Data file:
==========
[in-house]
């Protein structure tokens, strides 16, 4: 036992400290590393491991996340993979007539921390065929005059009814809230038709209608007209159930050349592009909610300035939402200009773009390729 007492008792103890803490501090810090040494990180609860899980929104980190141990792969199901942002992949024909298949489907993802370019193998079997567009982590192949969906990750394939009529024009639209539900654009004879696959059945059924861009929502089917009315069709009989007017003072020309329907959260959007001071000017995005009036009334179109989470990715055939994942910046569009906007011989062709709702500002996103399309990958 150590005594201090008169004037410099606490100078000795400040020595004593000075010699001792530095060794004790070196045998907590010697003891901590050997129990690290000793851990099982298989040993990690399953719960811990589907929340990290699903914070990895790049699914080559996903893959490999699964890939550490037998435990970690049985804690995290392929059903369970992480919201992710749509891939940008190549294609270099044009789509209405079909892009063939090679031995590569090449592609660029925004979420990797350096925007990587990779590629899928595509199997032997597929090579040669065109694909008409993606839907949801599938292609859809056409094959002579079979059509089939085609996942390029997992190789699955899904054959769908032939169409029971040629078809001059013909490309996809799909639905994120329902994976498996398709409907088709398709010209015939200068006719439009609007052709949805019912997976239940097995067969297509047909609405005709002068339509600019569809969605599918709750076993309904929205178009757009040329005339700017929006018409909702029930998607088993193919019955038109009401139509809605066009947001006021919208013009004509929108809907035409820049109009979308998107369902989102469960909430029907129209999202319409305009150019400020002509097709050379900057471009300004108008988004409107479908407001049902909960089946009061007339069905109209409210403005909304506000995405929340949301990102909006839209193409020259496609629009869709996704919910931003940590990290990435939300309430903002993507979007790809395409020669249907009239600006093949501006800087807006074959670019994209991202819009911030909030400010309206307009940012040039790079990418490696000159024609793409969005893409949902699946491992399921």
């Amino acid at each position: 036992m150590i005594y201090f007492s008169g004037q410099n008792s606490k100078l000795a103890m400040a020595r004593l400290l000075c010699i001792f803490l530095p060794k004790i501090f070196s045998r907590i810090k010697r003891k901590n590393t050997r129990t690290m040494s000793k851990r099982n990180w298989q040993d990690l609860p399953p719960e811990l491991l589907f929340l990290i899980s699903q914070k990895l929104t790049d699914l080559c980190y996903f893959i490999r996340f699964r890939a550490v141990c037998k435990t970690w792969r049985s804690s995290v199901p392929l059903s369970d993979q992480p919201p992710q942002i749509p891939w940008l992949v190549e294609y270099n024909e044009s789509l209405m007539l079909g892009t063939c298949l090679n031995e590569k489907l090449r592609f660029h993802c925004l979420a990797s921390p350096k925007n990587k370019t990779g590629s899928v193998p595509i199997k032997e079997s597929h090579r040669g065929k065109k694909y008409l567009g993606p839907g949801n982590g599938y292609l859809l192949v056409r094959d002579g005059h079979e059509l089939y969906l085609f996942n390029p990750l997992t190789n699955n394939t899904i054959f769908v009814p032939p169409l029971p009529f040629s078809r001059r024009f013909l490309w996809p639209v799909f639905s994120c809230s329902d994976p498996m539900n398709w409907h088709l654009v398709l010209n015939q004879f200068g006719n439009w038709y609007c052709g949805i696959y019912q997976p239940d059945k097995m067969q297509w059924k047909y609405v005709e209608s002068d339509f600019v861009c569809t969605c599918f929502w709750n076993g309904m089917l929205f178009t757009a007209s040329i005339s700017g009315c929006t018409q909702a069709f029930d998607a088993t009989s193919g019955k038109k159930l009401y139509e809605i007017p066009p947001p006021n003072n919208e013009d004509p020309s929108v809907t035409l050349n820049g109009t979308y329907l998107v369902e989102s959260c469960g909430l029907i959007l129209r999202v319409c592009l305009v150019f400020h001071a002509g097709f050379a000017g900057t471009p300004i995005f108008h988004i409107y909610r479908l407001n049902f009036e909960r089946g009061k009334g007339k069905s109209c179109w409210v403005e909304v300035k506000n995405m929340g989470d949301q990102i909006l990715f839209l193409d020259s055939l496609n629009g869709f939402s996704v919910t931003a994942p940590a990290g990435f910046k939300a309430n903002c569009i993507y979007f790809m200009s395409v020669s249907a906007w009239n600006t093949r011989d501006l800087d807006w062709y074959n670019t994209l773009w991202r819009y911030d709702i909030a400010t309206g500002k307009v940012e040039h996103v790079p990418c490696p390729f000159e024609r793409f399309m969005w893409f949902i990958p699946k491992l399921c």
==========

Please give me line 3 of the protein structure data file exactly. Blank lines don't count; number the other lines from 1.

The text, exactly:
């Amino acid at each position: 036992m150590i005594y201090f007492s008169g004037q410099n008792s606490k100078l000795a103890m400040a020595r004593l400290l000075c010699i001792f803490l530095p060794k004790i501090f070196s045998r907590i810090k010697r003891k901590n590393t050997r129990t690290m040494s000793k851990r099982n990180w298989q040993d990690l609860p399953p719960e811990l491991l589907f929340l990290i899980s699903q914070k990895l929104t790049d699914l080559c980190y996903f893959i490999r996340f699964r890939a550490v141990c037998k435990t970690w792969r049985s804690s995290v199901p392929l059903s369970d993979q992480p919201p992710q942002i749509p891939w940008l992949v190549e294609y270099n024909e044009s789509l209405m007539l079909g892009t063939c298949l090679n031995e590569k489907l090449r592609f660029h993802c925004l979420a990797s921390p350096k925007n990587k370019t990779g590629s899928v193998p595509i199997k032997e079997s597929h090579r040669g065929k065109k694909y008409l567009g993606p839907g949801n982590g599938y292609l859809l192949v056409r094959d002579g005059h079979e059509l089939y969906l085609f996942n390029p990750l997992t190789n699955n394939t899904i054959f769908v009814p032939p169409l029971p009529f040629s078809r001059r024009f013909l490309w996809p639209v799909f639905s994120c809230s329902d994976p498996m539900n398709w409907h088709l654009v398709l010209n015939q004879f200068g006719n439009w038709y609007c052709g949805i696959y019912q997976p239940d059945k097995m067969q297509w059924k047909y609405v005709e209608s002068d339509f600019v861009c569809t969605c599918f929502w709750n076993g309904m089917l929205f178009t757009a007209s040329i005339s700017g009315c929006t018409q909702a069709f029930d998607a088993t009989s193919g019955k038109k159930l009401y139509e809605i007017p066009p947001p006021n003072n919208e013009d004509p020309s929108v809907t035409l050349n820049g109009t979308y329907l998107v369902e989102s959260c469960g909430l029907i959007l129209r999202v319409c592009l305009v150019f400020h001071a002509g097709f050379a000017g900057t471009p300004i995005f108008h988004i409107y909610r479908l407001n049902f009036e909960r089946g009061k009334g007339k069905s109209c179109w409210v403005e909304v300035k506000n995405m929340g989470d949301q990102i909006l990715f839209l193409d020259s055939l496609n629009g869709f939402s996704v919910t931003a994942p940590a990290g990435f910046k939300a309430n903002c569009i993507y979007f790809m200009s395409v020669s249907a906007w009239n600006t093949r011989d501006l800087d807006w062709y074959n670019t994209l773009w991202r819009y911030d709702i909030a400010t309206g500002k307009v940012e040039h996103v790079p990418c490696p390729f000159e024609r793409f399309m969005w893409f949902i990958p699946k491992l399921c």